Chief Executive Michael Lewis at Beverly Hills headquarters.

Chief Executive Michael Lewis at Beverly Hills headquarters. Photo by Ringo Chiu.

RealD Inc.’s new deal to bring 3-D movie projection to China was driven by increasing development of retail malls anchored by multiplexes in that country.

But the Chinese strategy is not without its challenges, foremost the question of tracking how many people sit down for each show. That’s the number that usually determines how much RealD gets paid.

The strategy was highlighted last week when the Beverly Hills 3-D technology company signed a deal with Beijing’s Saga Luxury Cinema Management Co. Ltd. to install 100 of its 3-D projection units in the chain’s theaters. Saga plans to build 20 theaters in the next three years, and RealD will equip all of them.

As construction of theaters across China continues, analysts cite an increasing demand for 3-D systems. Analysts estimate at least 1,200 digital screens will be built in China this year, the result of a government directive to bring the country’s cinema exhibitors up to date.

“China is the fastest growing market in exhibition,” said James Marsh, an analyst at Piper Jaffray & Co. in New York. “You need to have a presence there.”

In addition to the government directive, a driving force behind many of the new theaters is the growth of shopping mall developments in the country, where movie theaters are often seen as the anchor tenant. A digital cinema brings name recognition to a Chinese mall in much the same way an upscale department store would in the United States, Marsh said.

RealD technology is now in about 17,500 screens worldwide. The company, under Chief Executive Michael Lewis, made its first deal with a Chinese exhibitor last year when it signed with Wanda Cinemas, the country’s largest exhibition chain, for up to 500 screens.

The relationship between new cinemas and commercial development was particularly evident when Imax Corp. in Ontario, Canada, signed a deal in March to supply its specialized screens to 75 theaters to Wanda locations. The chain is owned by one of the country’s largest property development companies, Wanda Group.

Patrick Frater, editor of trade publication Film Business Asia in Hong Kong, said Imax and 3-D theaters are becoming popular with Chinese consumers as the economy modernizes and the people gravitate toward luxury.

The Saga cinema chain touts “luxurious seats” and “excellent services” on the company’s website.

“Across much of Asia, we’re seeing the development of premium theaters within multiplexes,” Frater said. “Going to the cinema is seen as a rarity and something that can be priced up.”

Chinese cinemas will often charge premiums for 3-D, Imax projection and opening-day releases.

But getting into China is not going to be easy for foreign distribution, because the country only allows 20 foreign theatrical releases into its theaters a year. Already, Hollywood production companies such as Legendary Pictures, which was behind “The Dark Knight” and “Inception,” are making deals to create films that don’t count toward the 20-film quota through joint ventures with Chinese companies.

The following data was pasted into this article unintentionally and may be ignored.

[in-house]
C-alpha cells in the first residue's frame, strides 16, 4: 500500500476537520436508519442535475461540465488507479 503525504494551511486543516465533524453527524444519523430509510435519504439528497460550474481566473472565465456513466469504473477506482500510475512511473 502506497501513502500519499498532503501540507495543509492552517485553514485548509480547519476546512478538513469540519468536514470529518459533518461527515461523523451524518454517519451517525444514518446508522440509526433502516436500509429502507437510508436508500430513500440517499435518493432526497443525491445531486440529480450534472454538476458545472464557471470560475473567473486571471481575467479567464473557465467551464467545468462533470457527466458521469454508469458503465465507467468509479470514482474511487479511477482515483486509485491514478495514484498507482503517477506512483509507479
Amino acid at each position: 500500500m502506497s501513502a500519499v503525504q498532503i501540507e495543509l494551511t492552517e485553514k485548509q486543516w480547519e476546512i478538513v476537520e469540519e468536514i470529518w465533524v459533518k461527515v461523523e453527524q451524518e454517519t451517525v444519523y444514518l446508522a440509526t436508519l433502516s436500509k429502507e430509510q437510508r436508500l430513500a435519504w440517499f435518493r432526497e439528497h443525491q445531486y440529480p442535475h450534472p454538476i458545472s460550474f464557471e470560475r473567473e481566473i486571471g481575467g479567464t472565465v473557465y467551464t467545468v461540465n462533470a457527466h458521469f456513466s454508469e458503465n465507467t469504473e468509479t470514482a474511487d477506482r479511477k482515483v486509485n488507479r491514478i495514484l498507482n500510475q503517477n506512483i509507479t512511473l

Tracking numbers

But the Chinese market presents challenges to companies such as RealD, which uses a revenue-sharing model with exhibitors. The company licenses its 3-D system to exhibitors and takes a 50-cent fee from each ticket sold, collecting payment from exhibitors. In most countries, independent companies verify ticket sales.

But China has no third-party ticket data service to provide independent box office statistics in the case of a dispute.

The box office numbers, which are supplied by the government, have come under suspicion recently. Marsh said the lack of credible third-party statistics will make it difficult to implement the RealD revenue-sharing model in China.

A RealD spokesman said the company does not consider the lack of a box office monitoring service a problem, but acknowledged the company has begun taking upfront fees from theaters on a per-film basis in China.

Meanwhile, competitors such as Hollywood-based MasterImage Inc. sell their 3-D systems outright to theaters, and don’t collect revenue based on the box office performance of a given film.

Marsh said some Chinese cinema chains prefer the ownership model so that they can maximize profits on big hits.

Other competition in the country comes from Hollywood-based XpanD, which makes projection systems and also pricier 3-D glasses for use in theaters and at home. The company signed a deal with Zhuhai China Film Cinema Service in March to supply technology to 100 cinemas in the chain.

Imax, which counts China as its largest market outside of the United States, isn’t a direct competitor with 3-D companies such as RealD because Imax theaters need to be larger than traditional venues and require special construction.

Frater said the Chinese market is still wide open and big enough to split among many projection companies.

“They can all exist side by side,” he said. “There is a lot of room for growth beyond what we can see at the moment.”

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